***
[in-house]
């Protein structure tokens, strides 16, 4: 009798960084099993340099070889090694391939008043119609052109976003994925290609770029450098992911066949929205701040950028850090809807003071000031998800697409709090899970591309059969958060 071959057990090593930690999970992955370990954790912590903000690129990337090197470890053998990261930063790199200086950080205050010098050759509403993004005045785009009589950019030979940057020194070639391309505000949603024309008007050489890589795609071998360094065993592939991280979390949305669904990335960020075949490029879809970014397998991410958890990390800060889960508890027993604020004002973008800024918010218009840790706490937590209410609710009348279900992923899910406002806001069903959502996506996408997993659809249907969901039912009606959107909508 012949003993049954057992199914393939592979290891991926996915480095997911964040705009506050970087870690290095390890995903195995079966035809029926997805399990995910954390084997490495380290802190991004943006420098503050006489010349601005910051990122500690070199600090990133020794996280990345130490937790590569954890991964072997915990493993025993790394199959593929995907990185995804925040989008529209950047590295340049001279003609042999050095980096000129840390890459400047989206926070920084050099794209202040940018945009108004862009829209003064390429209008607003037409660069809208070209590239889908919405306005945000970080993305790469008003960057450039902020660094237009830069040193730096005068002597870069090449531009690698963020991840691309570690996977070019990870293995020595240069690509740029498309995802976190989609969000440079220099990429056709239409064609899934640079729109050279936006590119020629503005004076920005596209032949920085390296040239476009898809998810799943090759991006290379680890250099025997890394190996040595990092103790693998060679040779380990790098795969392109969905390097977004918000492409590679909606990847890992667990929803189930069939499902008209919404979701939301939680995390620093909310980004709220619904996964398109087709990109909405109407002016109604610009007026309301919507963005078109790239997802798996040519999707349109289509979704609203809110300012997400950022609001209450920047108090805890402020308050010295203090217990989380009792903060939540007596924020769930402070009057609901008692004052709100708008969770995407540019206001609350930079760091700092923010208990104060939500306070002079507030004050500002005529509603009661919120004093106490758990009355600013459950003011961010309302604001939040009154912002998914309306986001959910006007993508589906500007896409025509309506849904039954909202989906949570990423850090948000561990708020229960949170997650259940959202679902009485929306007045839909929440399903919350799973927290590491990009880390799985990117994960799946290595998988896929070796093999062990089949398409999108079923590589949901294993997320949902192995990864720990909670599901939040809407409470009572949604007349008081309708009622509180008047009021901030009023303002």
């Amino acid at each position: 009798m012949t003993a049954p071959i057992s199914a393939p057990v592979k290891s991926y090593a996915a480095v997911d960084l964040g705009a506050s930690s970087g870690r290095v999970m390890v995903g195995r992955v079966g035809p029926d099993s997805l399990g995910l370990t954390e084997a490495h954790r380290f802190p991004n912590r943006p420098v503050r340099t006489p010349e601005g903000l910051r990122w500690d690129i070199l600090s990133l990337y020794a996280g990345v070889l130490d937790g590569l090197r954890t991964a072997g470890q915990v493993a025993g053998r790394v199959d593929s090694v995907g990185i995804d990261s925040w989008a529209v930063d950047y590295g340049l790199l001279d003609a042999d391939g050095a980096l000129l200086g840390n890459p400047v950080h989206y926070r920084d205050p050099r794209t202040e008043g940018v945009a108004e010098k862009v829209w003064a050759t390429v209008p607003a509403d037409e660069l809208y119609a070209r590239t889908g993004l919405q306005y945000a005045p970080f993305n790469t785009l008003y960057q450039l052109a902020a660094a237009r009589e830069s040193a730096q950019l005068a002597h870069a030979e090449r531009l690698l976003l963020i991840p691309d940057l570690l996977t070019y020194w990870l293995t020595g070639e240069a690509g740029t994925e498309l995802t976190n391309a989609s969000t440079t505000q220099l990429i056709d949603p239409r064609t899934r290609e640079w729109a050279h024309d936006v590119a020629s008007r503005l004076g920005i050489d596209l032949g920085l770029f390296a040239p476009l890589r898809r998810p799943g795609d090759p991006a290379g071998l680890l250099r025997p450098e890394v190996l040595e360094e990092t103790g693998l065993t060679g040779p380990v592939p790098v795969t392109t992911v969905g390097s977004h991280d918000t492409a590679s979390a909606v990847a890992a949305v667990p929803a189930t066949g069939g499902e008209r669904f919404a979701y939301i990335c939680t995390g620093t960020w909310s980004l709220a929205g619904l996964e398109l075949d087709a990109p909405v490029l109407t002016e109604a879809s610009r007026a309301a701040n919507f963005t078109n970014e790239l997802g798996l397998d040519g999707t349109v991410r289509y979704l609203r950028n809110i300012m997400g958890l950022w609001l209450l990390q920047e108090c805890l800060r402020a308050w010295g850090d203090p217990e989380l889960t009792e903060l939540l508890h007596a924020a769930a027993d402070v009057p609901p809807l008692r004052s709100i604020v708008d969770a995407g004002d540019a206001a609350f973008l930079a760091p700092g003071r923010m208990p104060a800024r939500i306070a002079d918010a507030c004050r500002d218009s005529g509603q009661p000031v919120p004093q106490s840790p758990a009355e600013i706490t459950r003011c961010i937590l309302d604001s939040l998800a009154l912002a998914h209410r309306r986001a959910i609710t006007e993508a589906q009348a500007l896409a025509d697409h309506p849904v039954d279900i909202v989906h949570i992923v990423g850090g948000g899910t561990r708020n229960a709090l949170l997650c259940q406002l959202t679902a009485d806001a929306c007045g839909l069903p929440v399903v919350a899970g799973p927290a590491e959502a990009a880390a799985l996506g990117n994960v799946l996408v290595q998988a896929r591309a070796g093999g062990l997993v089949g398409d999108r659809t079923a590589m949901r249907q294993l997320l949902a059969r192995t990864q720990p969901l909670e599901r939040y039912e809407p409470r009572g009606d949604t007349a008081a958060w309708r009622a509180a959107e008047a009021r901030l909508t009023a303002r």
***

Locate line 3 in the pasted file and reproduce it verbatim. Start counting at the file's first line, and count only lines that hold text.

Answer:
């Amino acid at each position: 009798m012949t003993a049954p071959i057992s199914a393939p057990v592979k290891s991926y090593a996915a480095v997911d960084l964040g705009a506050s930690s970087g870690r290095v999970m390890v995903g195995r992955v079966g035809p029926d099993s997805l399990g995910l370990t954390e084997a490495h954790r380290f802190p991004n912590r943006p420098v503050r340099t006489p010349e601005g903000l910051r990122w500690d690129i070199l600090s990133l990337y020794a996280g990345v070889l130490d937790g590569l090197r954890t991964a072997g470890q915990v493993a025993g053998r790394v199959d593929s090694v995907g990185i995804d990261s925040w989008a529209v930063d950047y590295g340049l790199l001279d003609a042999d391939g050095a980096l000129l200086g840390n890459p400047v950080h989206y926070r920084d205050p050099r794209t202040e008043g940018v945009a108004e010098k862009v829209w003064a050759t390429v209008p607003a509403d037409e660069l809208y119609a070209r590239t889908g993004l919405q306005y945000a005045p970080f993305n790469t785009l008003y960057q450039l052109a902020a660094a237009r009589e830069s040193a730096q950019l005068a002597h870069a030979e090449r531009l690698l976003l963020i991840p691309d940057l570690l996977t070019y020194w990870l293995t020595g070639e240069a690509g740029t994925e498309l995802t976190n391309a989609s969000t440079t505000q220099l990429i056709d949603p239409r064609t899934r290609e640079w729109a050279h024309d936006v590119a020629s008007r503005l004076g920005i050489d596209l032949g920085l770029f390296a040239p476009l890589r898809r998810p799943g795609d090759p991006a290379g071998l680890l250099r025997p450098e890394v190996l040595e360094e990092t103790g693998l065993t060679g040779p380990v592939p790098v795969t392109t992911v969905g390097s977004h991280d918000t492409a590679s979390a909606v990847a890992a949305v667990p929803a189930t066949g069939g499902e008209r669904f919404a979701y939301i990335c939680t995390g620093t960020w909310s980004l709220a929205g619904l996964e398109l075949d087709a990109p909405v490029l109407t002016e109604a879809s610009r007026a309301a701040n919507f963005t078109n970014e790239l997802g798996l397998d040519g999707t349109v991410r289509y979704l609203r950028n809110i300012m997400g958890l950022w609001l209450l990390q920047e108090c805890l800060r402020a308050w010295g850090d203090p217990e989380l889960t009792e903060l939540l508890h007596a924020a769930a027993d402070v009057p609901p809807l008692r004052s709100i604020v708008d969770a995407g004002d540019a206001a609350f973008l930079a760091p700092g003071r923010m208990p104060a800024r939500i306070a002079d918010a507030c004050r500002d218009s005529g509603q009661p000031v919120p004093q106490s840790p758990a009355e600013i706490t459950r003011c961010i937590l309302d604001s939040l998800a009154l912002a998914h209410r309306r986001a959910i609710t006007e993508a589906q009348a500007l896409a025509d697409h309506p849904v039954d279900i909202v989906h949570i992923v990423g850090g948000g899910t561990r708020n229960a709090l949170l997650c259940q406002l959202t679902a009485d806001a929306c007045g839909l069903p929440v399903v919350a899970g799973p927290a590491e959502a990009a880390a799985l996506g990117n994960v799946l996408v290595q998988a896929r591309a070796g093999g062990l997993v089949g398409d999108r659809t079923a590589m949901r249907q294993l997320l949902a059969r192995t990864q720990p969901l909670e599901r939040y039912e809407p409470r009572g009606d949604t007349a008081a958060w309708r009622a509180a959107e008047a009021r901030l909508t009023a303002r």